It feels surreal, being a Puerto Rican in the United States these days. No, not because of that poll that showed that almost 50 percent of Americans are unaware that Puerto Ricans are US citizens. Most of us are not surprised by that data point, and I myself am not offended by it. We are citizen-strangers. Our movement is not restricted, but we are unable to vote on the island for the president who sends us to war. Come to the states and, voilà, you can vote for president! More of us now live on the mainland than on the island. And if knowledge that Puerto Ricans are US citizens makes Americans more likely to support aid for the island, then let the educating begin.
It feels surreal, being a Puerto Rican in the United States these days, seeing images of the devastation of an island I grew up on and that—despite not having lived there for three decades—I still call home. Like so many of the diaspora, even those born here and who never lived on the island, we feel our fates deeply intertwined with it. On the island, debates rage about those who are leaving, calling it quits on Puerto Rico. But for us in the diaspora, #YoNoMeQuito can feel incongruous, unsettling—because we haven’t quit Puerto Rico. We can’t quit. We, too, are Puerto Rico. We feel ourselves part of the volcanic rock, and in its despair we see our own uncertain reality in this country.
It feels surreal, being a Puerto Rican in the United States these days, talking to my mother on her cell phone when she occasionally has a signal. These talks add detail to my understanding of what has become the everyday normal: collecting rainwater to flush toilets and, now that they finally have running water in the house, boiling it for 10 minutes to make sure it is potable. Text exchanges with my sister feel incongruous, unsettling: ultramodern technologies are the vehicles through which I see a disaster that has pushed the island back to an antediluvian past, to the days of washing clothes in the river. “We have electricity now!” “Wait, that electricity we had for a few days is gone again!” Recovery efforts feel hopelessly slow and flawed. A ragtag group of Army vets, self-deployed on the island and looking like they stepped out of Duck Dynasty, decry FEMA’s ineptitude in regular social-media updates. Facebook and Twitter give us glimpses of the reality obscured by official death tolls that remain impossibly low.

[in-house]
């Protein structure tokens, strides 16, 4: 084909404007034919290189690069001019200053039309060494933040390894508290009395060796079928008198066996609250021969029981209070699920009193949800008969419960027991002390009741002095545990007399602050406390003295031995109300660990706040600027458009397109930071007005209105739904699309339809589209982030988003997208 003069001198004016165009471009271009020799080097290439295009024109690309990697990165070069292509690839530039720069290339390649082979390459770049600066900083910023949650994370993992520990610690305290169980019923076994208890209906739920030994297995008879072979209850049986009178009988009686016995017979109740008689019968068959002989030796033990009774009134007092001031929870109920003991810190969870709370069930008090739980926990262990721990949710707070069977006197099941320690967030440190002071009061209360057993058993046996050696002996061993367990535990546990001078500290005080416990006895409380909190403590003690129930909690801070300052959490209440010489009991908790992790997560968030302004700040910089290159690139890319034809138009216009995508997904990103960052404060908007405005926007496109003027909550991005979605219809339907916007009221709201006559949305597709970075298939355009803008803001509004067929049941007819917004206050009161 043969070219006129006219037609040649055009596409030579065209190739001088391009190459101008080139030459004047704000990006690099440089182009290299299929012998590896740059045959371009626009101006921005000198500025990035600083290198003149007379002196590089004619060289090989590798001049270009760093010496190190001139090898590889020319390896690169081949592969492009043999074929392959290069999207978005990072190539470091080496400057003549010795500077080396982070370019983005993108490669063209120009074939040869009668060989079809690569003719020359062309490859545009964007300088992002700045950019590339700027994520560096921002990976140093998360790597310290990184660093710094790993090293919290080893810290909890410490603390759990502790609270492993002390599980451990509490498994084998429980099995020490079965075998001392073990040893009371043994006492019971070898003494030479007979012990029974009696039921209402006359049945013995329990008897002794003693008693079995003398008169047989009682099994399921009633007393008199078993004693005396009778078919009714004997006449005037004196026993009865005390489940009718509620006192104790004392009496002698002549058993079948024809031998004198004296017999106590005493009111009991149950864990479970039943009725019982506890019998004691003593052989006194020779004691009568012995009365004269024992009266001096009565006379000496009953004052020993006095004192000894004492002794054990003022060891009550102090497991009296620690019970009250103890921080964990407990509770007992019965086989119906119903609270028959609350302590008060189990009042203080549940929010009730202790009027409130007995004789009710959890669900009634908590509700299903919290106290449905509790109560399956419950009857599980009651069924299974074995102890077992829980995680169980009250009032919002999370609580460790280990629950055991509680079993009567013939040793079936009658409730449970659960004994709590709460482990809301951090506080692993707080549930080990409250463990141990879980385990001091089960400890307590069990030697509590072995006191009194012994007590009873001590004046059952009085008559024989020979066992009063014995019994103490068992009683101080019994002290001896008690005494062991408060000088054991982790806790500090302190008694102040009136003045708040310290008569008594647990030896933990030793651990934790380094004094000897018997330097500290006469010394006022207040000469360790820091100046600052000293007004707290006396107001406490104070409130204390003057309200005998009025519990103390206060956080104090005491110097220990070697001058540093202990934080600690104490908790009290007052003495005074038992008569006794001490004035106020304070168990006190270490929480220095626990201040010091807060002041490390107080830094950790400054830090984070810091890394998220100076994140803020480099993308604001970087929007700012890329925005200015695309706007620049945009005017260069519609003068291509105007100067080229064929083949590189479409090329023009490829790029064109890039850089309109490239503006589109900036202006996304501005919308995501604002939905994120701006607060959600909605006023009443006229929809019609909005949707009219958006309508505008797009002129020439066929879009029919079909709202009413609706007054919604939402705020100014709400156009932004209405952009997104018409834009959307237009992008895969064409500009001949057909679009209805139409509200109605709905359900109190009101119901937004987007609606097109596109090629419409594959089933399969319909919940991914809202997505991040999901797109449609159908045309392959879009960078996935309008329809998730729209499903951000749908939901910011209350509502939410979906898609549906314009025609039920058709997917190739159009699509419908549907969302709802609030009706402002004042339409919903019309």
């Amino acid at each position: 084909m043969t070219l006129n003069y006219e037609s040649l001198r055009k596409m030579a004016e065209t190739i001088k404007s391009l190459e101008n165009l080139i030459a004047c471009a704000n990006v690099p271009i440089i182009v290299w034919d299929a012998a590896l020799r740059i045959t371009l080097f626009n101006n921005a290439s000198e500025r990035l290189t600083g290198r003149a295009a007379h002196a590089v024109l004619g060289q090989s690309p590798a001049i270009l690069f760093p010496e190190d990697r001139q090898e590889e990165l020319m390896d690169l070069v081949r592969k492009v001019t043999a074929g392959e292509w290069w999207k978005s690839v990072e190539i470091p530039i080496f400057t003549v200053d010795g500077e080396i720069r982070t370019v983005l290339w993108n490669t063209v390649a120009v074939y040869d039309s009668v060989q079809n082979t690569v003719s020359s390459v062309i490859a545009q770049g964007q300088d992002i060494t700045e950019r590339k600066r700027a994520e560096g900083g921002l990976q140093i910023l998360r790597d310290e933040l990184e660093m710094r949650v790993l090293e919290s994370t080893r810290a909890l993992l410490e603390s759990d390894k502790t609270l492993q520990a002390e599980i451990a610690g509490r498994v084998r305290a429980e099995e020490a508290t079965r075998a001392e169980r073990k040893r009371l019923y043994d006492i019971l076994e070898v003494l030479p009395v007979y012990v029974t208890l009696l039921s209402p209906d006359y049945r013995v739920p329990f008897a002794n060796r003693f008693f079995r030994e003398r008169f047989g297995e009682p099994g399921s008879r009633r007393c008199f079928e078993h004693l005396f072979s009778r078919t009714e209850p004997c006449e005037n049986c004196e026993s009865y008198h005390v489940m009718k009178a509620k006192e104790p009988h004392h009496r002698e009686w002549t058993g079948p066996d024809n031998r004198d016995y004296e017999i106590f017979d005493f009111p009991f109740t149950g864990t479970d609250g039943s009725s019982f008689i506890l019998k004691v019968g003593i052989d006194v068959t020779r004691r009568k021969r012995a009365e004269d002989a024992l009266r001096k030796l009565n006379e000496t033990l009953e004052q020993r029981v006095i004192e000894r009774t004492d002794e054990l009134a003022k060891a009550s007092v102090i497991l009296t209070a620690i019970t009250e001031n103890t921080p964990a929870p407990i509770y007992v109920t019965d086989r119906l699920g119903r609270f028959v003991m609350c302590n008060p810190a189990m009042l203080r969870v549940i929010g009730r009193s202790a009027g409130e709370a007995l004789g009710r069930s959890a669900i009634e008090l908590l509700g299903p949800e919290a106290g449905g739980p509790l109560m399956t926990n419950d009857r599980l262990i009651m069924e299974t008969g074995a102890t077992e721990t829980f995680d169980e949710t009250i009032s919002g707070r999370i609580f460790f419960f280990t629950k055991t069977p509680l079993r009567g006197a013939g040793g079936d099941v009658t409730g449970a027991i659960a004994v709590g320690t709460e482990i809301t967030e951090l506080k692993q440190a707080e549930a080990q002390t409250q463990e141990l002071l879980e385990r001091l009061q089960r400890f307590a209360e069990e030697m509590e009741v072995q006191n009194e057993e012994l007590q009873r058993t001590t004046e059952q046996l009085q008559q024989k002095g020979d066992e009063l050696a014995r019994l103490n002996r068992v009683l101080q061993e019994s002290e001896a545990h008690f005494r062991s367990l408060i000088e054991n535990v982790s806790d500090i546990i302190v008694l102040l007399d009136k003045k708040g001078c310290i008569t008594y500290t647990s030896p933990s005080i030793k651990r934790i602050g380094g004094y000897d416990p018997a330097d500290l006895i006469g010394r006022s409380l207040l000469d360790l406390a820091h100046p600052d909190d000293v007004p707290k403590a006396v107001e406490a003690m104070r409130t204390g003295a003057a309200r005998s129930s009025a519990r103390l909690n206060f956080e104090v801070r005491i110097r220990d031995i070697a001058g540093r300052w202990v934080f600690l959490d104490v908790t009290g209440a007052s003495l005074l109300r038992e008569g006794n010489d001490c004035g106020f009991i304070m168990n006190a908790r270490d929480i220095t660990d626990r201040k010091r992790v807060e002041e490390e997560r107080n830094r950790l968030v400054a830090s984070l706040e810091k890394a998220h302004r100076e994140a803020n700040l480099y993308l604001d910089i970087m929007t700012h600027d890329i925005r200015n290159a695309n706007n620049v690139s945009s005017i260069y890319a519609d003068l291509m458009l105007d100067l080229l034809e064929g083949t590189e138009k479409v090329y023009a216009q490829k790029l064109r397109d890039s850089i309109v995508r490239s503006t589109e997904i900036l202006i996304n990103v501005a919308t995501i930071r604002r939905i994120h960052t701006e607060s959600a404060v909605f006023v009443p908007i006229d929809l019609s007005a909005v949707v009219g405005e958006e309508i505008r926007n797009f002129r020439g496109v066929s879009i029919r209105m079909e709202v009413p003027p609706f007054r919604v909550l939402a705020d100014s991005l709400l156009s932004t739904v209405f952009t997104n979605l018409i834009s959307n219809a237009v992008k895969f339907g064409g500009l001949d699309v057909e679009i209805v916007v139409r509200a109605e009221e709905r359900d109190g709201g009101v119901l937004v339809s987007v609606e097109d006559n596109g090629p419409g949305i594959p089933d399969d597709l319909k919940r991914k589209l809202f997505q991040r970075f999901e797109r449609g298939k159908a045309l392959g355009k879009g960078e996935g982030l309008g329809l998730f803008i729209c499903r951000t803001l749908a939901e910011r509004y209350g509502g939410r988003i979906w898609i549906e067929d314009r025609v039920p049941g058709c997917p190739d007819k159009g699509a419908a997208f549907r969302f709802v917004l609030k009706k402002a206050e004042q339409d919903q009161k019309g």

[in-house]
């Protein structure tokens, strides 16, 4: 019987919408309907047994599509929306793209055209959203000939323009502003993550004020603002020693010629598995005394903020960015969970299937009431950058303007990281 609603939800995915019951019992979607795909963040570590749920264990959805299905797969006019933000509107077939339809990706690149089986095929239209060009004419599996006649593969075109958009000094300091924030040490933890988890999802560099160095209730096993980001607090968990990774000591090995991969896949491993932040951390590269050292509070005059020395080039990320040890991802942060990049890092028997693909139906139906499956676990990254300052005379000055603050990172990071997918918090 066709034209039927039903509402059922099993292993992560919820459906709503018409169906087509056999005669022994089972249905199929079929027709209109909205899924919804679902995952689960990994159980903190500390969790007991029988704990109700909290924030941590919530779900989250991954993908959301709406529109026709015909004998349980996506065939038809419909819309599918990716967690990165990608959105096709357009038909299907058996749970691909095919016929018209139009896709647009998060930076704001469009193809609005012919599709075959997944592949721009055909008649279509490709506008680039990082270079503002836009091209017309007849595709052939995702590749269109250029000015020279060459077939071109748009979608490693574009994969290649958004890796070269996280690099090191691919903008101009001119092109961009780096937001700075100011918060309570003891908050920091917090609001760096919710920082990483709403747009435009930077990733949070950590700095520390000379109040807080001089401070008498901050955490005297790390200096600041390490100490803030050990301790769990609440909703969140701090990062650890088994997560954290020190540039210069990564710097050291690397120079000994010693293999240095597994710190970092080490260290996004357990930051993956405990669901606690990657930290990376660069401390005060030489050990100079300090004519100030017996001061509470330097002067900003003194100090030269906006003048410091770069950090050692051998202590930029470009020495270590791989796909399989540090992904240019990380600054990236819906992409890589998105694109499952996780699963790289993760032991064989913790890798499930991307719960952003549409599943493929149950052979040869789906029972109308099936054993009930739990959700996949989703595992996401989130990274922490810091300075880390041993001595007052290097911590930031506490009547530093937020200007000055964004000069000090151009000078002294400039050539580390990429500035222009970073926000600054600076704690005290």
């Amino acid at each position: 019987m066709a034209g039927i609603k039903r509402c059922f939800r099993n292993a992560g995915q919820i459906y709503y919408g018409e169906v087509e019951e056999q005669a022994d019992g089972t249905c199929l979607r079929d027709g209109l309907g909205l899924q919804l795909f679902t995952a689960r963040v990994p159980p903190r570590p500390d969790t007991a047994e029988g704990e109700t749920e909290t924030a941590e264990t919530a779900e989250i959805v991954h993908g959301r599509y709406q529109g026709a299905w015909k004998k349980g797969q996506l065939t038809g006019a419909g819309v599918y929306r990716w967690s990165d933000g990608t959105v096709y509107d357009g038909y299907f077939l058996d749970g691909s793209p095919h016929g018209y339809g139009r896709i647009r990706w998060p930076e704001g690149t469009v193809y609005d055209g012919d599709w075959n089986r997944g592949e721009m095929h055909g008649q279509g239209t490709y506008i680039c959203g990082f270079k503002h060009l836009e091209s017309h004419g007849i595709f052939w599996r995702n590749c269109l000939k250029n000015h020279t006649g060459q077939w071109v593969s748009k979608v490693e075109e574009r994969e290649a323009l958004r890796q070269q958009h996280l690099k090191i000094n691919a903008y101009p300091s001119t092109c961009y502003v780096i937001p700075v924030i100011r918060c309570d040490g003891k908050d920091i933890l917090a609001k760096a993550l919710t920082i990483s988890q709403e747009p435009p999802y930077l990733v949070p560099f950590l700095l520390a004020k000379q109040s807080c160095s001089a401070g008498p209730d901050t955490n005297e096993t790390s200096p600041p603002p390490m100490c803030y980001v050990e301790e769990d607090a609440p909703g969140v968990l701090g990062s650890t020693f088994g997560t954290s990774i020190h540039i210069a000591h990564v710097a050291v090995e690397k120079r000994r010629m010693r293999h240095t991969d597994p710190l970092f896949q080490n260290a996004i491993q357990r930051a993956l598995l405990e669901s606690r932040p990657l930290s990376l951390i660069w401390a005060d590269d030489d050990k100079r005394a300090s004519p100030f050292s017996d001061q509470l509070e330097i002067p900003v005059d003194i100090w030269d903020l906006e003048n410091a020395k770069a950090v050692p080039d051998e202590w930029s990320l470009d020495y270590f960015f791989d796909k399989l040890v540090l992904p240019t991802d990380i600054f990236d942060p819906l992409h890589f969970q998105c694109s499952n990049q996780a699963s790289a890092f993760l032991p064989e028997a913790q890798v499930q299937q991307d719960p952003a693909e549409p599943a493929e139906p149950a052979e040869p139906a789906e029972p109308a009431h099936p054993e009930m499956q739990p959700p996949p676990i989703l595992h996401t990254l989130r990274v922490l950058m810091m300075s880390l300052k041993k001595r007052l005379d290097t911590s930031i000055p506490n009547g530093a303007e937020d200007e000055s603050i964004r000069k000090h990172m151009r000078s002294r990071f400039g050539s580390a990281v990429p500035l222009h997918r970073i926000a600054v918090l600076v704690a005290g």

It feels surreal, being an “American” in the United States these days, having as a leader of the country an abuser in chief, one who not only eschews the role of “healer” during a moment of crisis but also seems to revel in shaming Puerto Ricans, in humiliating us in our hour of deep pain. Yes, he threw paper towels to a handpicked crowd at a conservative church for expat white Americans living in an expensive suburb. Yes, he downplayed the tragedy by comparing Hurricane Maria to the “real catastrophe” of Hurricane Katrina, answering affirmatively that favorite pundit question: Is this Trump’s Katrina? Sí, coño, it is, and Americans are noticing. But the spectacle of the island’s representative in Washington, DC, who refers to herself as the “Congresswoman for Puerto Rico”—Puerto Rico has no congresswoman, only a “resident commissioner,” who can’t vote in Congress—genuflecting in front of the Dear Leader as he insulted our people, added the necessary yet unbearable colonial collaborationist tinge to the President’s visit.